Marvel

This fall, Marvel’s releasing a series of variant covers to a number of its newly re-launched titles like Spider-Man/Deadpool, The Unbeatable Squirrel Girl, and Amazing Spider-Man. You’ll notice that each of the covers is styled after a different hip-hop album from the past 30 years or so.

“For years, Marvel Comics and Hip-Hop culture have been engaged in an ongoing dialog,” Marvel Editor-in-Chief Axel Alonso explained in a widely shared press release. “Beginning this October, we will shine a spotlight on the seamless relationship between those two unique forces.”

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While the covers are undoubtedly eye-catching, a number of Marvel’s fan’s felt as if the company’s decision to use hip-hop to promote its new books was tone-deaf considering that none of the writers for its new series appear to actually be black people. Rap and hip-hop, two art forms born out of the black American experience, have long-since become integral parts of the larger pop cultural conversation.

To some, however, Marvel’s variant covers were an attempt at appealing to their black readers, something that could have been done just as effectively by featuring more voices of color in its editorial staff.

“One issue with Marvel publishing hip-hop-themed covers in the wake of not hiring black creators is that…a dialogue goes two ways,” David Brothers, former journalist turned staffer for Image Comics, wrote in a Tumblr post. “Axel Alonso said Marvel has been in a long dialogue with rap music, but that isn’t true. It’s a long monologue, from rap to Marvel, with Marvel never really giving back like it should or could.”

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Brothers was speaking in direct response to a flippant post made by Marvel editor Tom Brevoort, who dismissed a fan’s question about Marvel’s decision to mine hip-hop culture for a little artistic flair.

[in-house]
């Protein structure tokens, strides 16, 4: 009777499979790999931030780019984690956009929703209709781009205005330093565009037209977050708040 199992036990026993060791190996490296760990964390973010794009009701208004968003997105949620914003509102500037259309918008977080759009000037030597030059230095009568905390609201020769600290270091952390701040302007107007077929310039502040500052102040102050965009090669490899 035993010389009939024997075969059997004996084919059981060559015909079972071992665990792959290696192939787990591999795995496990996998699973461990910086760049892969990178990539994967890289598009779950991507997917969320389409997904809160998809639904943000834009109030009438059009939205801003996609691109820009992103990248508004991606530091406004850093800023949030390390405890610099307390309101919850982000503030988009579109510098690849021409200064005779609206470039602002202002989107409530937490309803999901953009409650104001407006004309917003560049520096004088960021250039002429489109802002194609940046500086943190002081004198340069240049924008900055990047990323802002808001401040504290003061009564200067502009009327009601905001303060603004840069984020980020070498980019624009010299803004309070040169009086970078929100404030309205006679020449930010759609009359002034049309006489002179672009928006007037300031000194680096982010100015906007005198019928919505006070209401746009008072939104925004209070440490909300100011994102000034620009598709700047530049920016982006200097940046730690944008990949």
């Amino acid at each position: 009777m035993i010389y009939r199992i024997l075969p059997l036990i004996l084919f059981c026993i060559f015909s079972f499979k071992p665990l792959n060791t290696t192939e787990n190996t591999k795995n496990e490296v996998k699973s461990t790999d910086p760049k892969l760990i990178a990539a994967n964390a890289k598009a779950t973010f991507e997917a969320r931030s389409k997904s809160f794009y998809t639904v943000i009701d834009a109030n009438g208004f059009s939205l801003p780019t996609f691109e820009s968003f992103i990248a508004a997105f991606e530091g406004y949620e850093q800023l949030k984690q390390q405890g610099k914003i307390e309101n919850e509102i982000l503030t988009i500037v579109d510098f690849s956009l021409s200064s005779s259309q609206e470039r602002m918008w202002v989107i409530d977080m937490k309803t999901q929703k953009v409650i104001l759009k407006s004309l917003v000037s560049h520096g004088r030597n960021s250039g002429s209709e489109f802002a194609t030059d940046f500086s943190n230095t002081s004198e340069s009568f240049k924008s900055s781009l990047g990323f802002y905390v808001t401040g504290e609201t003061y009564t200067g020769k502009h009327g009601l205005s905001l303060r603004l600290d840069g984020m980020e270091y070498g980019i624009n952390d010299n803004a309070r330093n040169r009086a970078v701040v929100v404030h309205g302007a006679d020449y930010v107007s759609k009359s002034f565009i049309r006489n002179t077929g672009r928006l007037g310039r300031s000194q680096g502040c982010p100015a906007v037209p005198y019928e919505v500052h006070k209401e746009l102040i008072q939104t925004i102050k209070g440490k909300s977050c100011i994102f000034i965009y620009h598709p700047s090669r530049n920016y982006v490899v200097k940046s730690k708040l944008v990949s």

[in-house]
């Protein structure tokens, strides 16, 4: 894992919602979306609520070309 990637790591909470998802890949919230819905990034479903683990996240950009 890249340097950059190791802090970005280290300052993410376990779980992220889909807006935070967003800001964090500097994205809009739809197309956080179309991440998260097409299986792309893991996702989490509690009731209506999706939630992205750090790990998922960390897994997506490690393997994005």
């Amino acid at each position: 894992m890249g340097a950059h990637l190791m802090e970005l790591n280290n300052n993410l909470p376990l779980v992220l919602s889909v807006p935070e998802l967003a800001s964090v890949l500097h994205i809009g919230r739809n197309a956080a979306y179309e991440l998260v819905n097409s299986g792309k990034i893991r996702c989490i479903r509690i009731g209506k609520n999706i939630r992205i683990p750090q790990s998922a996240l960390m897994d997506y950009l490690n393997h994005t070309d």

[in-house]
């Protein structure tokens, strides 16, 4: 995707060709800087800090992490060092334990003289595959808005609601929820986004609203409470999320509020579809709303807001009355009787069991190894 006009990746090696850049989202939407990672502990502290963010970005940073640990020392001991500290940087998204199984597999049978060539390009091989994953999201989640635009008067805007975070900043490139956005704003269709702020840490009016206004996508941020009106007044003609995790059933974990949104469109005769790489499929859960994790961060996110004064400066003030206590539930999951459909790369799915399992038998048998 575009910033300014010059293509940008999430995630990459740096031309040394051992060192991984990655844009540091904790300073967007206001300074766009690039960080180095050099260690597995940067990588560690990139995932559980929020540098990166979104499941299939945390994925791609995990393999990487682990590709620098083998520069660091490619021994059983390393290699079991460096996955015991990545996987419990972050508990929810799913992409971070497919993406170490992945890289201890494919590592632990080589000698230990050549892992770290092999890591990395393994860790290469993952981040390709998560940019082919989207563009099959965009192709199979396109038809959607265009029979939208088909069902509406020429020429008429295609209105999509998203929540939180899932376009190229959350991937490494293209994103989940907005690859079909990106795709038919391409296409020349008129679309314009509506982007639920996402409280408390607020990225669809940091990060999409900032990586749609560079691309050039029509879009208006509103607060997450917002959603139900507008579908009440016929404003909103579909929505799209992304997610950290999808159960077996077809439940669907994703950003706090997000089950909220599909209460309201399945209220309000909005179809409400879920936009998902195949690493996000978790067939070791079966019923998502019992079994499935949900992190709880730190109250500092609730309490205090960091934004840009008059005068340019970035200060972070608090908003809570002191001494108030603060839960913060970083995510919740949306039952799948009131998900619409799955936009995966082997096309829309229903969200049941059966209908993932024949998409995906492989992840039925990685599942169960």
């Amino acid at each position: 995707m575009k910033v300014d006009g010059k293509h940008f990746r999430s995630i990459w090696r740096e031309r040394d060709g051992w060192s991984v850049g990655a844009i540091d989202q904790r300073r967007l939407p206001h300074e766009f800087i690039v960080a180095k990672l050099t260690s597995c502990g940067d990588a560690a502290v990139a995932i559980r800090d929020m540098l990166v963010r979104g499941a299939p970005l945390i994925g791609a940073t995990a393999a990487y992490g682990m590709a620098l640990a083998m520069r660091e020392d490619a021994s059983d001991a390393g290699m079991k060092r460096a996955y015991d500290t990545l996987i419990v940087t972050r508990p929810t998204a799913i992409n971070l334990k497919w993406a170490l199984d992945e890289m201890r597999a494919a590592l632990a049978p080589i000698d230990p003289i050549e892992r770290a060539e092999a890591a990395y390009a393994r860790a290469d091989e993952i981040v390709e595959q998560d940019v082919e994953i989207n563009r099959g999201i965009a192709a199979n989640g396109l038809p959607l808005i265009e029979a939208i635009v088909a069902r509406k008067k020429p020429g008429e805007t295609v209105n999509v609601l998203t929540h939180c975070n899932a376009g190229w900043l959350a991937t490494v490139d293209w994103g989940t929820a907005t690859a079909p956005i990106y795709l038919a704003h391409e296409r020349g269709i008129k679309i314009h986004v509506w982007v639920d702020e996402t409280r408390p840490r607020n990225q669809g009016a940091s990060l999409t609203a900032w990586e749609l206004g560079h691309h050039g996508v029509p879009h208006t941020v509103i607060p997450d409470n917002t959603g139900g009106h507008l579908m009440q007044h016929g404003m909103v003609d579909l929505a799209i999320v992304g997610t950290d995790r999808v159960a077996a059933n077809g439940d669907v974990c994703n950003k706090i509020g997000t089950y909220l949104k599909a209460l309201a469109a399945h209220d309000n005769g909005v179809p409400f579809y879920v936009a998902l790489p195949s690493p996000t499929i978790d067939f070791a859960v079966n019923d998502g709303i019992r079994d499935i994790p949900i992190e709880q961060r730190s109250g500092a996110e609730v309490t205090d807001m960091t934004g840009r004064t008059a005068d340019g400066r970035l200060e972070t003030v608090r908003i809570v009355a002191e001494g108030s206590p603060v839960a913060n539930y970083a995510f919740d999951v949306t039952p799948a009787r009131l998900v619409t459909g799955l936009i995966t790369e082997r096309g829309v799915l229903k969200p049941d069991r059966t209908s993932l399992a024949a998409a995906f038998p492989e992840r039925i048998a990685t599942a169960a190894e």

“Can you explain why Marvel thinks that doing hip hop variants is a good idea, when absolutely no announced writers or artists on the new Marvel titles, as of now, are black,” the fan asked. Wouldn't correcting the latter be a much better idea than the former?”

“What does one have to do with the other, really?” Brevoort asked in response.

Hours later, Brevoort returned to his blog to elaborate on his previous statement, insisting that there was plenty more to be seen of the All-New, All-Different Marvel that could address some fans' concerns.

"Doing the Hip-Hop covers (many of which were illustrated by creators of color) has no direct bearing on the state of African-American representation among our creative teams," Brevoort wrote. "What it does do, hopefully, is to showcase an appreciation for this respected art form, and by extension create an environment that’s maybe a little bit more welcoming to prospective creators."

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Neither Brevoort nor Brothers could be reached for comment.

It isn't hard to see why Marvel chose this specific theme to work into the limited edition covers. While the company may have the world of superhero movies on lock, it's not often that a publisher's able to generate this much buzz around a series of covers that most people will never see in person.

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After years of declining revenue throughout the entire market, comic book sales saw a distinct uptick last year and Marvel's doing its job to make sure that its titles continue to tops sales lists.

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J.A. Micheline a contributor at Women Write About Comics, still thinks that there are still better options if Marvel's goal is to court a more diverse readership. For all the supposed good will the publisher might have gained from a black audience by evoking the spectre of Biggie's, Marvel's art fell short of actually bridging a cultural gap.

"Because in the face of these variants [covers], in the face of this very one-sided dialogue, in the face of this horrendously imbalanced relationship, one thing is crystalline," she wrote. "My 'swag' is welcome. My voice is not."

Editor's note: Fusion is a joint venture between Univision and ABC; ABC is owned by the Walt Disney Company, which also owns Marvel Entertainment.